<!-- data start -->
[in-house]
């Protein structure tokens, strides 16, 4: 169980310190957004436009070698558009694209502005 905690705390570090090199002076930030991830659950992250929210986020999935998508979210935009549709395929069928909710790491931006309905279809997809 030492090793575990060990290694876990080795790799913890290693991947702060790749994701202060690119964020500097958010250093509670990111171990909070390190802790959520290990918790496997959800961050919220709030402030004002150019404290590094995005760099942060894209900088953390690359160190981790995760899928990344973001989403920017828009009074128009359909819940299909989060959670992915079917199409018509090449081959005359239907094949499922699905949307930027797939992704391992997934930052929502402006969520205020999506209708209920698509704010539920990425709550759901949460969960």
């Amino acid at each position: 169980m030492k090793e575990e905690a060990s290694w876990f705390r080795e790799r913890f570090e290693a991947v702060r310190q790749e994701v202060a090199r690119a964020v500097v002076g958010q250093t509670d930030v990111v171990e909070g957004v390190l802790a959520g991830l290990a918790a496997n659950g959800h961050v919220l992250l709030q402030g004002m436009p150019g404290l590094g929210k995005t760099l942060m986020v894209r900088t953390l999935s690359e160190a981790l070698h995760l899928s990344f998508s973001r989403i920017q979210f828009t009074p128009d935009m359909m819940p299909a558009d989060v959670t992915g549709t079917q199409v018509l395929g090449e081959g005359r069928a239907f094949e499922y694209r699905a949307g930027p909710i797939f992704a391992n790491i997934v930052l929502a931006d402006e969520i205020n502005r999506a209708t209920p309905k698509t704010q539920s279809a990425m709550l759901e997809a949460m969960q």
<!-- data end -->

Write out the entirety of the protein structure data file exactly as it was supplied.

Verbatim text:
[in-house]
């Protein structure tokens, strides 16, 4: 169980310190957004436009070698558009694209502005 905690705390570090090199002076930030991830659950992250929210986020999935998508979210935009549709395929069928909710790491931006309905279809997809 030492090793575990060990290694876990080795790799913890290693991947702060790749994701202060690119964020500097958010250093509670990111171990909070390190802790959520290990918790496997959800961050919220709030402030004002150019404290590094995005760099942060894209900088953390690359160190981790995760899928990344973001989403920017828009009074128009359909819940299909989060959670992915079917199409018509090449081959005359239907094949499922699905949307930027797939992704391992997934930052929502402006969520205020999506209708209920698509704010539920990425709550759901949460969960």
């Amino acid at each position: 169980m030492k090793e575990e905690a060990s290694w876990f705390r080795e790799r913890f570090e290693a991947v702060r310190q790749e994701v202060a090199r690119a964020v500097v002076g958010q250093t509670d930030v990111v171990e909070g957004v390190l802790a959520g991830l290990a918790a496997n659950g959800h961050v919220l992250l709030q402030g004002m436009p150019g404290l590094g929210k995005t760099l942060m986020v894209r900088t953390l999935s690359e160190a981790l070698h995760l899928s990344f998508s973001r989403i920017q979210f828009t009074p128009d935009m359909m819940p299909a558009d989060v959670t992915g549709t079917q199409v018509l395929g090449e081959g005359r069928a239907f094949e499922y694209r699905a949307g930027p909710i797939f992704a391992n790491i997934v930052l929502a931006d402006e969520i205020n502005r999506a209708t209920p309905k698509t704010q539920s279809a990425m709550l759901e997809a949460m969960q």